United States District Court, D. South Carolina
REPORT AND RECOMMENDATION
V. Hodges United States Magistrate Judge
Rogers (“Plaintiff”), proceeding pro se, is an
inmate incarcerated at Turbeville Correctional Institution in
the custody of the South Carolina Department of Corrections
(“SCDC”). He filed this complaint alleging a
violation of his constitutional rights by SCDC. Pursuant to
the provisions of 28 U.S.C. § 636(b)(1)(B) and Local
Civ. Rule 73.02(B)(2)(d) (D.S.C.), the undersigned is
authorized to review such complaints for relief and submit
findings and recommendations to the district judge. For the
reasons that follow, the undersigned recommends the district
judge dismiss the complaint with prejudice.
Factual and Procedural Background
claims inmates attacked him in January 2018, breaking his leg
and chipping his eye socket. [ECF No. 1 at 6]. He alleges
SCDC correctional officers were not on the cellblock when he
was attacked. Id. He states two of the inmates who
attacked him were arrested and have pending criminal charges
against them for the incident. Id. at 8. Plaintiff
seeks monetary damages. Id. at 6.
January 14, 2019, the court issued an order notifying
Plaintiff that his complaint was subject to summary dismissal
because he failed to allege sufficient factual allegations to
state a claim. [ECF No. 18]. The order further advised
Plaintiff that he had fourteen days within which to file an
amended complaint or otherwise cure the identified
deficiencies in his pleadings. Id. Plaintiff did not
file a response.
Discussion A. Standard of Review
filed his complaint pursuant to 28 U.S.C. § 1915, which
permits an indigent litigant to commence an action in federal
court without prepaying the administrative costs of
proceeding with the lawsuit. To protect against possible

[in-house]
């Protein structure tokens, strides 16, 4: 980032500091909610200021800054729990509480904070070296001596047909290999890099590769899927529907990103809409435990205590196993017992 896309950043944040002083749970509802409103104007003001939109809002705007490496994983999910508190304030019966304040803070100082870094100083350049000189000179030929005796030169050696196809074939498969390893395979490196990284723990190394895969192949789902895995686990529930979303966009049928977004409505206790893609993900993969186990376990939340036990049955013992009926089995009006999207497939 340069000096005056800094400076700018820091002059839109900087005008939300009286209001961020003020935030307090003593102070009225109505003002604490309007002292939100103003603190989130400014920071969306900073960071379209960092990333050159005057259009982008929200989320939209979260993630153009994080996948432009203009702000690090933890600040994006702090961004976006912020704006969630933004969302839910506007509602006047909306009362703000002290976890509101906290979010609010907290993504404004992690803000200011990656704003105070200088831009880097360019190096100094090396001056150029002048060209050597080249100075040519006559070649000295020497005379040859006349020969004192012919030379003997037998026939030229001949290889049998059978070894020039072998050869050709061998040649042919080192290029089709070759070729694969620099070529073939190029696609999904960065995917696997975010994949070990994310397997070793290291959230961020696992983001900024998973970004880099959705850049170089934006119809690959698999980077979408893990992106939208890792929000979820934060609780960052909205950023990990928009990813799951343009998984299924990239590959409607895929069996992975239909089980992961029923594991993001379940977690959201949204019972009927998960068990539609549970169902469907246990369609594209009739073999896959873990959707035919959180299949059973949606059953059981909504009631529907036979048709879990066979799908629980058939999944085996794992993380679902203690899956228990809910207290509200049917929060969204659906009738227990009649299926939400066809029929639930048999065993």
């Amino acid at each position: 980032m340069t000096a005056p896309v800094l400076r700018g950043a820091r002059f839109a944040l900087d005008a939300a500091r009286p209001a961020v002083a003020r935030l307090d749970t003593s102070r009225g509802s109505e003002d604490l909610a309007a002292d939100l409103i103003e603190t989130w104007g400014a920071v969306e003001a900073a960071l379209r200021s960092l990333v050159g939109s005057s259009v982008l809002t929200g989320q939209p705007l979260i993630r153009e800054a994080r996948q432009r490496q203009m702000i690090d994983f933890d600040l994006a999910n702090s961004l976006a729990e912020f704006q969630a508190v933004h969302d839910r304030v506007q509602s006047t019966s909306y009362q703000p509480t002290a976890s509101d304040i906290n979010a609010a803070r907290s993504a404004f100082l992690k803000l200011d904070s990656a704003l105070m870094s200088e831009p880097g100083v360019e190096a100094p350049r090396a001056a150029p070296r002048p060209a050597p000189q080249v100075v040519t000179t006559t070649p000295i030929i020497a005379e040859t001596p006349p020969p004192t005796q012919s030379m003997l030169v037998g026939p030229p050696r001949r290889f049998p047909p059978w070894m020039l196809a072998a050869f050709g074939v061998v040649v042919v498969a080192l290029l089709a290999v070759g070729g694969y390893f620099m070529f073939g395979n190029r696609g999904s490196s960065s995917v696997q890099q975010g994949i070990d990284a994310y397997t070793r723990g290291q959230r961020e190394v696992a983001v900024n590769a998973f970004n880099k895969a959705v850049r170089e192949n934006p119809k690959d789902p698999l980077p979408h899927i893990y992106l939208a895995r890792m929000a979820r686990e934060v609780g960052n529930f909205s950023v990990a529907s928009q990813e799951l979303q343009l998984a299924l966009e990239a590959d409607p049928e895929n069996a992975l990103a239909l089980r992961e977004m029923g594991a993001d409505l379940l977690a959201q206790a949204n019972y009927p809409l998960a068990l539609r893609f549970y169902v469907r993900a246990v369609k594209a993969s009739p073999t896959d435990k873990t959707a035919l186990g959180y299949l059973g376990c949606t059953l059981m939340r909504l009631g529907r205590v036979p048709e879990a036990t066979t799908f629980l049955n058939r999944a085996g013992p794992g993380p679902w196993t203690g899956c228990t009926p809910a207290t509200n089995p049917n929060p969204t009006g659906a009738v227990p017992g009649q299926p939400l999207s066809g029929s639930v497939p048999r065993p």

abuses of this privilege, the statute allows a district court
to dismiss a case upon a finding that the action fails to
state a claim on which relief may be granted or is frivolous
or malicious. 28 U.S.C. § 1915(e)(2)(B)(i), (ii). A
finding of frivolity can be made where the complaint lacks an
arguable basis either in law or in fact. Denton v.
Hernandez, 504 U.S. 25, 31 (1992). A claim based on a
meritless legal theory may be dismissed sua sponte
under 28 U.S.C. § 1915(e)(2)(B). See Neitzke v.
Williams, 490 U.S. 319, 327 (1989).
complaints are held to a less stringent standard than those
drafted by attorneys. Gordon v. Leeke, 574 F.2d
1147, 1151 (4th Cir. 1978). A federal court is charged with
liberally construing a complaint filed by a pro se litigant
to allow the development of a potentially meritorious case.
Erickson v. Pardus, 551 U.S. 89, 94 (2007). In
evaluating a pro se complaint, the plaintiff's
allegations are assumed to be true. Fine v. City of
N.Y., 529 F.2d 70, 74 (2d Cir. 1975). The mandated
liberal construction afforded to pro se pleadings means that
if the court can reasonably read the pleadings to state a
valid claim on which the plaintiff could prevail, it should
do so. Nevertheless, the requirement of liberal construction
does not mean the court can ignore a clear failure in the
pleading to allege facts that set forth a claim currently
cognizable in a federal district court. Weller v.
Dep't of Soc. Servs., 901 F.2d 387, 390-91 (4th Cir.
Eleventh Amendment bars suits by citizens against
non-consenting states brought either in state or federal
court. See Alden v. Maine, 527 U.S. 706,
712‒13 (1999); Seminole Tribe of Florida v.
Florida, 517 U.S. 44, 54 (1996). Such immunity extends
to arms of the state, including a state's agencies,
instrumentalities, and employees. See Will v. Michigan
Dep't of State Police, 491 U.S. 58, 71 (1989). The
Eleventh Amendment also bars this court from granting
injunctive relief against the state or its agencies. See
Alabama v. Pugh, 438 U.S. 781 (1978); Seminole Tribe
of Florida, 517 U.S. at 58. While sovereign immunity
does not bar suit where a state has given consent to be sued,
or where Congress abrogates the sovereign immunity of a
state, neither of those exceptions applies in the instant
case. As a state agency, SCDC is immune from
Plaintiff's claims for damages or injunctive relief, and
the undersigned recommends SCDC be summarily dismissed from
Conclusion and Recommendation
order issued on January 14, 2019, the undersigned provided
Plaintiff an opportunity to correct the defects identified in
his complaint and further warned Plaintiff that if he failed
to timely file an amended complaint or failed to cure the
identified deficiencies, the undersigned would recommend to
the district court that the action be dismissed without leave
for further amendment. Plaintiff failed to file an amended
complaint within the time provided. The undersigned
recommends the district court dismiss this action with
prejudice. See Goode v. Cent. Va. Legal Aid Soc'y,
Inc., 807 F.3d 619, 630 (4th Cir. 2015)).
parties are directed to note the important information in the
attached “Notice of Right to File Objections ...